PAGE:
Things don't get much easier if your blotchy flaky skin clears up. When a priest decides that things are all clear, that means—surprise!—sacrifices galore.
Sin offering. Burnt offering. Grain offering. Reparation offing. In short, a lot of offerings because getting a skin condition is a Big Deal, especially right before the ancient sacred ritual known as Prom.
Burn, Baldy, Burn!
Part of the purification process involved shaving off all body hair. On the one hand, it symbolizes total cleansing and renewal. It also gives purified skin condition swim team a real competitive advantage.
Another part of the purification process involved getting two birds. One bird was sacrificed. The priest then dipped the living bird in its blood and sprinkled the blood seven times on the person being purified. At the most basic level, this taught that becoming ritually clean could be just as gross as having a skin condition.
Remember how the last chapter said that clothes could have a skin condition? Now it's a house. Today we would call this a mold problem and sue someone for a million shekels. Back then, they removed the moldy stones. If the problem continued, say goodbye to your house.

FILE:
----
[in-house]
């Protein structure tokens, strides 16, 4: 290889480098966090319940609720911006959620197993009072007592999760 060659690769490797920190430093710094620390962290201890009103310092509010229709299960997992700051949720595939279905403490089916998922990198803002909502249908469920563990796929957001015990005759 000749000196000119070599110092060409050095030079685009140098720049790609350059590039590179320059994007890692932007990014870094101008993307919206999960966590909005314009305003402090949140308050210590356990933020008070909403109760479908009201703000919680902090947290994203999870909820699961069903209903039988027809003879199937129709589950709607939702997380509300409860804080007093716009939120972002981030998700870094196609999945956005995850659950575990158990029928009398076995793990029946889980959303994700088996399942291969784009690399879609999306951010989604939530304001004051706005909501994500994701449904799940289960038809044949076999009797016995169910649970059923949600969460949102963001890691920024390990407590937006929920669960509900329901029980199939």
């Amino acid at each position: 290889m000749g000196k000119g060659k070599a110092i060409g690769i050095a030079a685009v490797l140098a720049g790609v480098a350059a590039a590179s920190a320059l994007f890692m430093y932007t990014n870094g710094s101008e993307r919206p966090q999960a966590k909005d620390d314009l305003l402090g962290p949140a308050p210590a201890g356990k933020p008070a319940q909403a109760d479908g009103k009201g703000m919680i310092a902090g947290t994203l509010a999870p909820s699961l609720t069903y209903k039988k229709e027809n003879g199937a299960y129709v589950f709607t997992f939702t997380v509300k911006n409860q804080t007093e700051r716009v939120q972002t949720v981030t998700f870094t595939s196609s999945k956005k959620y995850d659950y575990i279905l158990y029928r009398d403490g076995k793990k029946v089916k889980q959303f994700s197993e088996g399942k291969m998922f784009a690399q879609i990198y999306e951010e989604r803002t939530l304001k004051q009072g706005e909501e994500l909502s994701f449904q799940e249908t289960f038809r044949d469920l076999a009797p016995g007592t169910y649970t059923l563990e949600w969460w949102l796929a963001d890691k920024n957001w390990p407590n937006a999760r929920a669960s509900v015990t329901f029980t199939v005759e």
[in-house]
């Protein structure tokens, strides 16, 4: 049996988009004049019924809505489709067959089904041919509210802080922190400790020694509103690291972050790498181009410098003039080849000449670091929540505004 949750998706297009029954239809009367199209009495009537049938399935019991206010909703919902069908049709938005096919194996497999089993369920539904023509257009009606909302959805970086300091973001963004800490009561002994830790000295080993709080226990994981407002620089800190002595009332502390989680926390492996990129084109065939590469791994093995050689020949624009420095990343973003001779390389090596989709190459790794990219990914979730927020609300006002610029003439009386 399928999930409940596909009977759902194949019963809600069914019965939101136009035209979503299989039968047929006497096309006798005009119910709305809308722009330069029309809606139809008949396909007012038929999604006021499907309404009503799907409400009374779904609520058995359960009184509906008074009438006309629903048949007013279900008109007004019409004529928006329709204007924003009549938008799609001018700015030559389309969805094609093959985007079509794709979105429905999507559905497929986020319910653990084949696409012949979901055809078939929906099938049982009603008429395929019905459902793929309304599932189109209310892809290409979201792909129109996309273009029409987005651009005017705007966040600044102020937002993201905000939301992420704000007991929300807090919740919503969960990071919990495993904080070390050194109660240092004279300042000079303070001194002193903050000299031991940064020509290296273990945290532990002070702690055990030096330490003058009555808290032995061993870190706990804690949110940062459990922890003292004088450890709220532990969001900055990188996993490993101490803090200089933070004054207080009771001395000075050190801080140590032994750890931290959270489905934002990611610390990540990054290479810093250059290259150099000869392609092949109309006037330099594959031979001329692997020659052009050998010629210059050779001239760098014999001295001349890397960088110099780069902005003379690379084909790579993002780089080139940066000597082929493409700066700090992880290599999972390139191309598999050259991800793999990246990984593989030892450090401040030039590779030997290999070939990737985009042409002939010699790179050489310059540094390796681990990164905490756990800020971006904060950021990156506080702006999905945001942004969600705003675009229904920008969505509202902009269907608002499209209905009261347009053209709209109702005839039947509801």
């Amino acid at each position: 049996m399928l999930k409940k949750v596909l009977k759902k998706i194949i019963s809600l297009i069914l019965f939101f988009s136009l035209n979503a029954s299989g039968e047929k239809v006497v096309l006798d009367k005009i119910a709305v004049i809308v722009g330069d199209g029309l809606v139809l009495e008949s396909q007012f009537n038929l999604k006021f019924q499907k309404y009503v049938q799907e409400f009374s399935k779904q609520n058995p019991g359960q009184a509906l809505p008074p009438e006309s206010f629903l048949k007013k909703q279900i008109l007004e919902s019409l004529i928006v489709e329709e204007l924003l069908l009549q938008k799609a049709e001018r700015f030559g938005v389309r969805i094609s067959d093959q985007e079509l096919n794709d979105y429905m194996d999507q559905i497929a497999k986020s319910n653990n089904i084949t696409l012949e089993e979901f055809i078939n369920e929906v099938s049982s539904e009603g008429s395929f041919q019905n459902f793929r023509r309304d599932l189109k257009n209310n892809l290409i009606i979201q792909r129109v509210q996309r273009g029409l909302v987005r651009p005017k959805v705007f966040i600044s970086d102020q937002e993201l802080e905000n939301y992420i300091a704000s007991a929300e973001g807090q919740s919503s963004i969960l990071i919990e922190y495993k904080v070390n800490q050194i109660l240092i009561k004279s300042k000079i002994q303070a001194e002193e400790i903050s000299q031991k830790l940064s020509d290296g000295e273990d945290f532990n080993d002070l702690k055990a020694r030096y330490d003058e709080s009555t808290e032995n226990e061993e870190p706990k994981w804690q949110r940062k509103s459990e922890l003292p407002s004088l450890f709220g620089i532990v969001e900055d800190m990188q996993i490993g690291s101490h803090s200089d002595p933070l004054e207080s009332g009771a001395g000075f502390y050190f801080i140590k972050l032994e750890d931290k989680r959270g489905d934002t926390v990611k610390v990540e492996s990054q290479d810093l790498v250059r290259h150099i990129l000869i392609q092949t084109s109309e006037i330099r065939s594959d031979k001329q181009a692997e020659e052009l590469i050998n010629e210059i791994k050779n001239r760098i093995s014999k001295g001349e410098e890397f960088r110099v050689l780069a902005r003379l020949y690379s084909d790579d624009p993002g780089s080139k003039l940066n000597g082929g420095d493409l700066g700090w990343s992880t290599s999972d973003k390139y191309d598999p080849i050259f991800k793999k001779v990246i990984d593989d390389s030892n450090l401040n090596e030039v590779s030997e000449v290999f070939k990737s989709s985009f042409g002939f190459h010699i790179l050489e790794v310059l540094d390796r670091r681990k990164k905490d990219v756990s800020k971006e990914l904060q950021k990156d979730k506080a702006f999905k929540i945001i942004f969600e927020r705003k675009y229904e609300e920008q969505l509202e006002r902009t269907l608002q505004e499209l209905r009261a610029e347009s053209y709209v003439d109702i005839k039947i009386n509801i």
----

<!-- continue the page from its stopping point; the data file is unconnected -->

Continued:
The purification ritual for a moldy house also involves the dead-bird/live-bird dip-and-sprinkle. The living bird is then let free to fly to the nearest animal psychiatrist for post-traumatic stress disorder therapy.
The Hebrew word for a skin condition is a pun on the term for someone who talks smack about another person. In the book of Numbers, God turns the skin of Moses's sister Miriam white after she disses her brother for marrying a black woman.
One big reason for all the fooferah in chapters 13 and 14 is that skin conditions and household mold remind Israelites of rotting flesh. The purification ritual is like shooting a zombie in the head—a triumph of life over death.
The kill-and-dip pigeon twins are a way of telling sick people that, well, stuff happens. Israelites read this ritual as a reminder that only God knows why bad stuff happens to one bird while the other gets to live.